Friday, October 19, 2007

Last month was the worst month to sell a home in more than 10 years. Only 4,423 existing homes were sold in the Washington metropolitan area, less than half of what we saw in September 2005.

As always, various jurisdictions, price ranges and housing types fared better than others.

“The District is pretty much flat compared to last year, but more expensive single-family homes are moving quickly — with prices up and sellers receiving multiple offers,” says Holly Worthington, managing broker at Long & Foster’s Chevy Chase and Woodley Park offices.

“An $800,000 house in Chevy Chase is not going to sit around. They just seem to continue to move. Inventory is actually down from where it’s been. But in some of the less-expensive parts of the city, row houses and detached homes are not moving as well, generally speaking.”

If the District is doing fairly well in a down market, what can we make of Prince George’s County, where sales are less than half of what they were just one year ago?

“In part, Prince George’s is a reflection of subprime mortgage market folding,” Ms. Worthington says. “Many first-time buyers relied on those kinds of loans, and that’s the segment that has been hardest hit. And some buyers with marginal credit have been cut out of the market because there now are fewer loan options available to them.”

Some housing types are selling better than others. In most of the region in September, condominiums were a little easier to sell than attached or detached homes.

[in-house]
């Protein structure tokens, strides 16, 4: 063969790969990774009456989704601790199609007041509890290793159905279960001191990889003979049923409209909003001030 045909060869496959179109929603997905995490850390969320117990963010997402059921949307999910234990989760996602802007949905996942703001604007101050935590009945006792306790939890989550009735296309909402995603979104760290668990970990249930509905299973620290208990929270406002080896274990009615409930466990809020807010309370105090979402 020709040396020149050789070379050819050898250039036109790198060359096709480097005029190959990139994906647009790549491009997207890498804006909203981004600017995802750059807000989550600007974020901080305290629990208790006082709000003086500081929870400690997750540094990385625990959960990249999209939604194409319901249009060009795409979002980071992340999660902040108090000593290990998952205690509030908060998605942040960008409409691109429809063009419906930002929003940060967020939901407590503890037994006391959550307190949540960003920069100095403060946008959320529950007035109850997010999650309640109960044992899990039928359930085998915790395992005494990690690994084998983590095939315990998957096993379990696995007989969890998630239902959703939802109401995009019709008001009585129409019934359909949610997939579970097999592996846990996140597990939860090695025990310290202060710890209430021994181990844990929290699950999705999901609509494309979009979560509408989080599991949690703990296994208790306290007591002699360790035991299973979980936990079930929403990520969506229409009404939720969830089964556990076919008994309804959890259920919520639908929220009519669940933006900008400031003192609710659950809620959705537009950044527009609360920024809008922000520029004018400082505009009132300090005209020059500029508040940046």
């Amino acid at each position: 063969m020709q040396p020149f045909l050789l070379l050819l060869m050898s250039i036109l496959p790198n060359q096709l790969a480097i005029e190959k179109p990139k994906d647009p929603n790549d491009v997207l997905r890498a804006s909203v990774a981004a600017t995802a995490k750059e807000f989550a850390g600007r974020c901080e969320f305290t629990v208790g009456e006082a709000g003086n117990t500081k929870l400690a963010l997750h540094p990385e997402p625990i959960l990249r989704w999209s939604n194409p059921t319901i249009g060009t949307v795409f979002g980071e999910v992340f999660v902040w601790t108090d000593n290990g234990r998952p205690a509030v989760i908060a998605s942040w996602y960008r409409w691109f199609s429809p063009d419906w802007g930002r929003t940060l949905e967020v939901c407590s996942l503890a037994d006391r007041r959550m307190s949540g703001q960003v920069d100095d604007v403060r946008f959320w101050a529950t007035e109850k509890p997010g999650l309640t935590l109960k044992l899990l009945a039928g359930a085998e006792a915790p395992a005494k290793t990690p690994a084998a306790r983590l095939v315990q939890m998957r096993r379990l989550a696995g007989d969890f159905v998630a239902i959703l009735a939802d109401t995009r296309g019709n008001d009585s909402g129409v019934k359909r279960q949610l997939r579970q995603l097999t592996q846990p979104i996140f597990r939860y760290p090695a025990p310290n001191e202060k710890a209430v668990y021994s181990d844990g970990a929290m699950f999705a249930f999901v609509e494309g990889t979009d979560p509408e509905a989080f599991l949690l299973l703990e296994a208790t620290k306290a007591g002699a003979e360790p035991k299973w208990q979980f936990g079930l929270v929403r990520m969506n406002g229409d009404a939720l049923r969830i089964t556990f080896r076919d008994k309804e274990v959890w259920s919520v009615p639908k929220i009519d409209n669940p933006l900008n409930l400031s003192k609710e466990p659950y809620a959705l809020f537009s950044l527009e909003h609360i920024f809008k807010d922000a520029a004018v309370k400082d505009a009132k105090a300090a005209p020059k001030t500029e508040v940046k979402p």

“Condos in the District are perking along,” says Ms. Worthington. “It’s certainly slower than it had been, with condo prices down 5 percent in some cases and 10 percent in others.”

“But well-priced, well-staged condos will sell,” she says. “A year ago, a condo didn’t need to be staged to sell. But now, buyers are reluctant because of the negative media about the market. They are very careful, and therefore a property has to be very special for them to make a move. One reason they are careful is because in the condo market, people really evaluate the rent-versus-buy decision.”

Despite how gloomy things are for home sellers these days, buyers have cause to rejoice.

“The time to buy is when no one else is,” Ms. Worthington says. “Most people are more afraid of a loss in value than they are willing to take a risk to make a gain. That thinking affects people, so they bail out. But the reality is that people benefit more from moving up in a down market. A depreciating market is the time to move up, rather than an appreciating market.”

Contact Chris Sicks by e-mail (

The statistics in this story reflect a metropolitan area that includes the Maryland counties of Montgomery, Prince George’s, Anne Arundel, Howard, Charles and Frederick; the Virginia counties of Arlington, Fairfax, Loudoun, Prince William, Spotsylvania and Stafford; the city of Alexandria; and the District.

Copyright © 2022 The Washington Times, LLC. Click here for reprint permission.

Please read our comment policy before commenting.

Click to Read More and View Comments

Click to Hide